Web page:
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What are the potential health outcomes and costs of SARS-CoV-2 monoclonal antibody postexposure prophylaxis (PEP) for household contacts of people with COVID-19 in the US?
In this decision analytical model study, for a month with transmission intensity similar to that of May 2021, a monoclonal antibody PEP program reaching 50% of exposed, unvaccinated household members aged 50 years and older was estimated to avert 528 hospitalizations and 84 deaths in a low-transmission scenario and 1404 hospitalizations and 223 deaths in a high-transmission scenario. The program was also estimated to be cost saving to payers in the high-transmission scenario as a result of averted hospitalizations.
These findings suggest that COVID-19 PEP with monoclonal antibodies may be associated with reduced costs and improved population health.
The COVID-19 pandemic has led to more than 900 000 deaths in the US and continues to disrupt lives even as effective vaccines are available.
To estimate the health outcomes and net cost of implementing postexposure prophylaxis (PEP) with monoclonal antibodies (mAbs) against household exposure to COVID-19.
Design, Setting, and Participants
This study is a decision analytical model of results from a randomized clinical trial of casirivimab with imdevimab administered as subcutaneous injections to unvaccinated, SARS-CoV-2–negative household contacts of people with confirmed COVID-19 with complementary data on household demographic structure, vaccine coverage, and confirmed COVID-19 case counts. The study used US data from May 2021 for a simulated population of US individuals of all ages within low-transmission or high-transmission scenarios.
Age, sex, race, ethnicity, and COVID-19 vaccination status.
Main Outcome or Measures
Symptomatic infection, hospitalization, death, and net payer cost of monoclonal antibody PEP for COVID-19.
In a month of transmission intensity similar to that of May 2021, a mAb PEP program reaching 50% of exposed, unvaccinated household members aged 50 years and older was estimated to avert 1820 symptomatic infections (95% uncertainty interval [UI], 1220-2454 symptomatic infections), 528 hospitalizations (95% UI, 354-724 hospitalizations), and 84 deaths (95% UI, 55-116 deaths) in a low-transmission scenario and 4834 symptomatic infections (95% UI, 3375-6257 symptomatic infections), 1404 hospitalizations (95% UI, 974-1827 hospitalizations), and 223 deaths (95% UI, 152-299 deaths) in a high-transmission scenario. Without mAb PEP, the estimated cost of hospitalizations due to COVID-19 infections from household exposure in the lower transmission scenario was $149 million (95% UI, $115-$196 million), whereas the estimated hospitalization cost in the higher transmission scenario was $400 million (95% UI, $312-$508 million). In the lower transmission scenario, mAb PEP administered to 50% of eligible contacts aged 80 years and older was estimated to have 82% probability of saving costs, but was not associated with cost savings at age thresholds of 50 years and older or 20 years and older. In contrast, in the high-transmission scenario, mAb PEP administered to 50% of eligible household contacts had estimated cost savings in 100% of simulations at the 80-year age threshold, 96% of simulations at the 50-year threshold, and 2% of simulations at the 20-year thresholds.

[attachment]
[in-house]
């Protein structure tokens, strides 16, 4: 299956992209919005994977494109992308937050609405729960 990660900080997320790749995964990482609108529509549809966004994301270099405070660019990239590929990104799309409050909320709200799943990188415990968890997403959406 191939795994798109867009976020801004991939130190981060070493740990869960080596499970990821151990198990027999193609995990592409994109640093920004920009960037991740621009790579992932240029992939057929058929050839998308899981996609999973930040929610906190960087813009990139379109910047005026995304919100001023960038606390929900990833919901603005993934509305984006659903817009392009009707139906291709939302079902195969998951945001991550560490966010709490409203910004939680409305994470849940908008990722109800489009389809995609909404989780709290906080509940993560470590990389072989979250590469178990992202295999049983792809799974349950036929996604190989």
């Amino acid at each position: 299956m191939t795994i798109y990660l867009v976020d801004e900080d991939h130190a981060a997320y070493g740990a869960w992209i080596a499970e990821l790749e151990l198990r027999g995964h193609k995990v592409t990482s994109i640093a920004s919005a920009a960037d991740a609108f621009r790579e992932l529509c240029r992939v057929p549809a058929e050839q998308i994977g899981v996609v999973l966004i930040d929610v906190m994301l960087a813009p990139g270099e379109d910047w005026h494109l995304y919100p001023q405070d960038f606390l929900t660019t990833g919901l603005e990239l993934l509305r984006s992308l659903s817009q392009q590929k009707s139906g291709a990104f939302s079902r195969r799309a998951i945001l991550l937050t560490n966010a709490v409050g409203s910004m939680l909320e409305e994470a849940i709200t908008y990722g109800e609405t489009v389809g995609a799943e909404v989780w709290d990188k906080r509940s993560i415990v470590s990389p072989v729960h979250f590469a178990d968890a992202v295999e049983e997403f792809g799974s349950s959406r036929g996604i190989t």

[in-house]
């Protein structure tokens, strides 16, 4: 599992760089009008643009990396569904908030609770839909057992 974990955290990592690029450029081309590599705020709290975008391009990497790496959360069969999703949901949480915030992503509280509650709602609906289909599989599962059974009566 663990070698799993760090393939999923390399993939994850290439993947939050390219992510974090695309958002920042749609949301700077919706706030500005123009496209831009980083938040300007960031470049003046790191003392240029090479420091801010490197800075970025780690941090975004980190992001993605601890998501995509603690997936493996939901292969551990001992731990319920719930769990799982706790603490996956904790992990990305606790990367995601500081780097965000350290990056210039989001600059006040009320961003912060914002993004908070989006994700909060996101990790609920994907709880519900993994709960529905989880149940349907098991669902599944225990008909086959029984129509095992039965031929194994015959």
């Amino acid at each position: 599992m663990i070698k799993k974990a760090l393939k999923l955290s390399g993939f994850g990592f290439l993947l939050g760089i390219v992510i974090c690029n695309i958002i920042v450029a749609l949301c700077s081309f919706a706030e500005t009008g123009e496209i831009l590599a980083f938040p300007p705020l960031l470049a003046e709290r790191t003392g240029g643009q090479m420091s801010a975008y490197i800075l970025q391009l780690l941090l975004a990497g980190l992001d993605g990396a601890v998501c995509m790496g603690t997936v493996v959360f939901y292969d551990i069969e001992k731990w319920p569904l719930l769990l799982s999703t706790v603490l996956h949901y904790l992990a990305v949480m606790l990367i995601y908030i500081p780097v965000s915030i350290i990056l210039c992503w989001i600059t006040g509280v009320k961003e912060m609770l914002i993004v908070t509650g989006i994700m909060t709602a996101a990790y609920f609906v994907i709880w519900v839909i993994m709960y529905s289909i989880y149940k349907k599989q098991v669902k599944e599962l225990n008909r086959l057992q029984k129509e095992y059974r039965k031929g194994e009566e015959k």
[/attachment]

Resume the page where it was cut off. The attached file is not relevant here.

Conclusions and Relevance
In this modeling study of a simulated US population, a mAb PEP for COVID-19 program was estimated to improve health outcomes and reduce costs. In the setting of a susceptible variant of SARS-CoV-2, health system and public health actors would have an opportunity to improve health and reduce net payer costs through COVID-19 PEP with mAbs.
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CME Disclosure Statement: Unless noted, all individuals in control of content reported no relevant financial relationships. If applicable, all relevant financial relationships have been mitigated.
Accepted for Publication: March 7, 2022.
Published: April 22, 2022. doi:10.1001/jamanetworkopen.2022.8632
Open Access: This is an open access article distributed under the terms of the CC-BY License. © 2022 Flaxman AD et al. JAMA Network Open.
Corresponding Author: Jennifer M. Ross, MD, International Clinical Research Center, Department of Global Health, University of Washington, HMC Box #359927, 325 9th Ave, Seattle, WA 98104 (firstname.lastname@example.org).
Author Contributions: Dr Flaxman had full access to all of the data in the study and takes responsibility for the integrity of the data and the accuracy of the data analysis.
Concept and design: Flaxman, Barnabas, Ross.
Acquisition, analysis, or interpretation of data: All authors.
Drafting of the manuscript: Flaxman, Issema, Ross.
Critical revision of the manuscript for important intellectual content: Flaxman, Barnabas, Ross.
Statistical analysis: Flaxman, Issema.
Administrative, technical, or material support: Barnabas.
Supervision: Barnabas, Ross.
Conflict of Interest Disclosures: Dr Flaxman reported consulting for Janssen, SwissRe, Merck for Mothers, Sanofi, and Agathos, Ltd. Dr Barnabas reported receiving support from Regeneron Pharmaceutical for writing a conference abstract and a manuscript outside the submitted work. No other disclosures were reported.
Funding/Support: This work was supported by funding from the National Science Foundation (award DMS-1839116).
Role of the Funder/Sponsor: The funder had no role in the design and conduct of the study; collection, management, analysis, and interpretation of the data; preparation, review, or approval of the manuscript; and decision to submit the manuscript for publication.
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